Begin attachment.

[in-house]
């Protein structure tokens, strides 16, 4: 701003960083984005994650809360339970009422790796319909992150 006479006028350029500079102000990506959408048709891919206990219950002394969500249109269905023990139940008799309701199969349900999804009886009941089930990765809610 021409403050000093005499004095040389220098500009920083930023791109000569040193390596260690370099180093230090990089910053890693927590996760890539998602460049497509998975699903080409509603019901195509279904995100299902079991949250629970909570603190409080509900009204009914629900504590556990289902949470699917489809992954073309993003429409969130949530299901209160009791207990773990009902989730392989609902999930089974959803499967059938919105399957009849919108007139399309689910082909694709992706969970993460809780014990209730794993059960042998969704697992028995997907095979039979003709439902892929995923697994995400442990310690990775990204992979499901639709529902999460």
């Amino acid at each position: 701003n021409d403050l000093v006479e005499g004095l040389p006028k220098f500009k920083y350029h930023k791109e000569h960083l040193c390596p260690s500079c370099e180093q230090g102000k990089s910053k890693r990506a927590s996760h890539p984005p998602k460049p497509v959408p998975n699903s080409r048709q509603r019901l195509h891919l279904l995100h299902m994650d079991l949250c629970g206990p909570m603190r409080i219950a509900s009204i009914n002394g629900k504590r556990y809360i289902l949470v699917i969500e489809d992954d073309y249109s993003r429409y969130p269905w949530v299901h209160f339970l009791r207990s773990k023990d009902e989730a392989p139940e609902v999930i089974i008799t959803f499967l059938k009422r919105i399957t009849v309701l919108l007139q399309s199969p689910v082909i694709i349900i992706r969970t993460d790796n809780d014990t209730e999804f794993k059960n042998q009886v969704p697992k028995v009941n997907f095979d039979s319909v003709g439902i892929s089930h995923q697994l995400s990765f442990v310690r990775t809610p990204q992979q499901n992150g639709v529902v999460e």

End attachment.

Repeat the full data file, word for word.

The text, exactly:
[in-house]
């Protein structure tokens, strides 16, 4: 701003960083984005994650809360339970009422790796319909992150 006479006028350029500079102000990506959408048709891919206990219950002394969500249109269905023990139940008799309701199969349900999804009886009941089930990765809610 021409403050000093005499004095040389220098500009920083930023791109000569040193390596260690370099180093230090990089910053890693927590996760890539998602460049497509998975699903080409509603019901195509279904995100299902079991949250629970909570603190409080509900009204009914629900504590556990289902949470699917489809992954073309993003429409969130949530299901209160009791207990773990009902989730392989609902999930089974959803499967059938919105399957009849919108007139399309689910082909694709992706969970993460809780014990209730794993059960042998969704697992028995997907095979039979003709439902892929995923697994995400442990310690990775990204992979499901639709529902999460």
């Amino acid at each position: 701003n021409d403050l000093v006479e005499g004095l040389p006028k220098f500009k920083y350029h930023k791109e000569h960083l040193c390596p260690s500079c370099e180093q230090g102000k990089s910053k890693r990506a927590s996760h890539p984005p998602k460049p497509v959408p998975n699903s080409r048709q509603r019901l195509h891919l279904l995100h299902m994650d079991l949250c629970g206990p909570m603190r409080i219950a509900s009204i009914n002394g629900k504590r556990y809360i289902l949470v699917i969500e489809d992954d073309y249109s993003r429409y969130p269905w949530v299901h209160f339970l009791r207990s773990k023990d009902e989730a392989p139940e609902v999930i089974i008799t959803f499967l059938k009422r919105i399957t009849v309701l919108l007139q399309s199969p689910v082909i694709i349900i992706r969970t993460d790796n809780d014990t209730e999804f794993k059960n042998q009886v969704p697992k028995v009941n997907f095979d039979s319909v003709g439902i892929s089930h995923q697994l995400s990765f442990v310690r990775t809610p990204q992979q499901n992150g639709v529902v999460e």